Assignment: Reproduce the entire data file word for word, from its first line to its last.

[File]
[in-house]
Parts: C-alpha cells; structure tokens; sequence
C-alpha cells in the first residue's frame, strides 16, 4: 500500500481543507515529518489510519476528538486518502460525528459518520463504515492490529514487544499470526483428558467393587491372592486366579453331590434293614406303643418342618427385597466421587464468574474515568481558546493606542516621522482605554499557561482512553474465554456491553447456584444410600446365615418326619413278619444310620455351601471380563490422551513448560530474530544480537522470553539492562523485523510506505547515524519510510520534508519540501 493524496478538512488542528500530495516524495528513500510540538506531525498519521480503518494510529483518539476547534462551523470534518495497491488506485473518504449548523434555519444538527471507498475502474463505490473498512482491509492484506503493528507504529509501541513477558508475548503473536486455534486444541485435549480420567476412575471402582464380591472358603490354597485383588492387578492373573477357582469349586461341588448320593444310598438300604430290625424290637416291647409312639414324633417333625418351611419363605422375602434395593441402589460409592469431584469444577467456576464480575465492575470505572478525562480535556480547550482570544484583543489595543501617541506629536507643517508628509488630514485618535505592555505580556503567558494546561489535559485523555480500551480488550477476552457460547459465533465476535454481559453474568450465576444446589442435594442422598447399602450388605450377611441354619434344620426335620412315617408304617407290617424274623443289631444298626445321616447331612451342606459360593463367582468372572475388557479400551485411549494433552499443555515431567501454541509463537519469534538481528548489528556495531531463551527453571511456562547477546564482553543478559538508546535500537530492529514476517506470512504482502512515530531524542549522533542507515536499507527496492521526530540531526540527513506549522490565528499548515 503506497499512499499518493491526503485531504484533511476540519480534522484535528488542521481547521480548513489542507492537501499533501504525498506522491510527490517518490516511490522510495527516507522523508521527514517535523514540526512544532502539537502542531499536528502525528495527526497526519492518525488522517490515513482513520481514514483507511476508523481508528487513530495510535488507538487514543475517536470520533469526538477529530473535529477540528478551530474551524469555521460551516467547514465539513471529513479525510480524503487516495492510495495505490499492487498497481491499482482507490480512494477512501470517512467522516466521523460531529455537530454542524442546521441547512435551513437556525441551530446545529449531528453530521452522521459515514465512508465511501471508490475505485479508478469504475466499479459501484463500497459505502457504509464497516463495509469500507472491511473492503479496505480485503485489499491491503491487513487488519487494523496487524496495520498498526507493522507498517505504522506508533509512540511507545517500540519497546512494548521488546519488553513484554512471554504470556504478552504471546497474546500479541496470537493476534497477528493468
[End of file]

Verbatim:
[in-house]
Parts: C-alpha cells; structure tokens; sequence
C-alpha cells in the first residue's frame, strides 16, 4: 500500500481543507515529518489510519476528538486518502460525528459518520463504515492490529514487544499470526483428558467393587491372592486366579453331590434293614406303643418342618427385597466421587464468574474515568481558546493606542516621522482605554499557561482512553474465554456491553447456584444410600446365615418326619413278619444310620455351601471380563490422551513448560530474530544480537522470553539492562523485523510506505547515524519510510520534508519540501 493524496478538512488542528500530495516524495528513500510540538506531525498519521480503518494510529483518539476547534462551523470534518495497491488506485473518504449548523434555519444538527471507498475502474463505490473498512482491509492484506503493528507504529509501541513477558508475548503473536486455534486444541485435549480420567476412575471402582464380591472358603490354597485383588492387578492373573477357582469349586461341588448320593444310598438300604430290625424290637416291647409312639414324633417333625418351611419363605422375602434395593441402589460409592469431584469444577467456576464480575465492575470505572478525562480535556480547550482570544484583543489595543501617541506629536507643517508628509488630514485618535505592555505580556503567558494546561489535559485523555480500551480488550477476552457460547459465533465476535454481559453474568450465576444446589442435594442422598447399602450388605450377611441354619434344620426335620412315617408304617407290617424274623443289631444298626445321616447331612451342606459360593463367582468372572475388557479400551485411549494433552499443555515431567501454541509463537519469534538481528548489528556495531531463551527453571511456562547477546564482553543478559538508546535500537530492529514476517506470512504482502512515530531524542549522533542507515536499507527496492521526530540531526540527513506549522490565528499548515 503506497499512499499518493491526503485531504484533511476540519480534522484535528488542521481547521480548513489542507492537501499533501504525498506522491510527490517518490516511490522510495527516507522523508521527514517535523514540526512544532502539537502542531499536528502525528495527526497526519492518525488522517490515513482513520481514514483507511476508523481508528487513530495510535488507538487514543475517536470520533469526538477529530473535529477540528478551530474551524469555521460551516467547514465539513471529513479525510480524503487516495492510495495505490499492487498497481491499482482507490480512494477512501470517512467522516466521523460531529455537530454542524442546521441547512435551513437556525441551530446545529449531528453530521452522521459515514465512508465511501471508490475505485479508478469504475466499479459501484463500497459505502457504509464497516463495509469500507472491511473492503479496505480485503485489499491491503491487513487488519487494523496487524496495520498498526507493522507498517505504522506508533509512540511507545517500540519497546512494548521488546519488553513484554512471554504470556504478552504471546497474546500479541496470537493476534497477528493468